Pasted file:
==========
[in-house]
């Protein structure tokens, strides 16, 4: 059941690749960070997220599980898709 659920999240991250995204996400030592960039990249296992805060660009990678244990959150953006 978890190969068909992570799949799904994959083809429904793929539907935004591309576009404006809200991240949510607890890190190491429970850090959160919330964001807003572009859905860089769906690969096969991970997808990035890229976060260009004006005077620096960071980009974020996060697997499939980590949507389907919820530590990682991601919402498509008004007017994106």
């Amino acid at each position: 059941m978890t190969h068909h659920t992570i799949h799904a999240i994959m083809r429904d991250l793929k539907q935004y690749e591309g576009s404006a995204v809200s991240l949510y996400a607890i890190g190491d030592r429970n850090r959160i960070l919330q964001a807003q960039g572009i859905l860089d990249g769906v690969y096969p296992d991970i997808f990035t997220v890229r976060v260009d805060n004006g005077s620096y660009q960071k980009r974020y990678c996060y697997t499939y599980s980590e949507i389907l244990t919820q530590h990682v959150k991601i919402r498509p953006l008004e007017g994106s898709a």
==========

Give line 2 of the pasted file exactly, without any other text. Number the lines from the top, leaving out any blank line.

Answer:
């Protein structure tokens, strides 16, 4: 059941690749960070997220599980898709 659920999240991250995204996400030592960039990249296992805060660009990678244990959150953006 978890190969068909992570799949799904994959083809429904793929539907935004591309576009404006809200991240949510607890890190190491429970850090959160919330964001807003572009859905860089769906690969096969991970997808990035890229976060260009004006005077620096960071980009974020996060697997499939980590949507389907919820530590990682991601919402498509008004007017994106």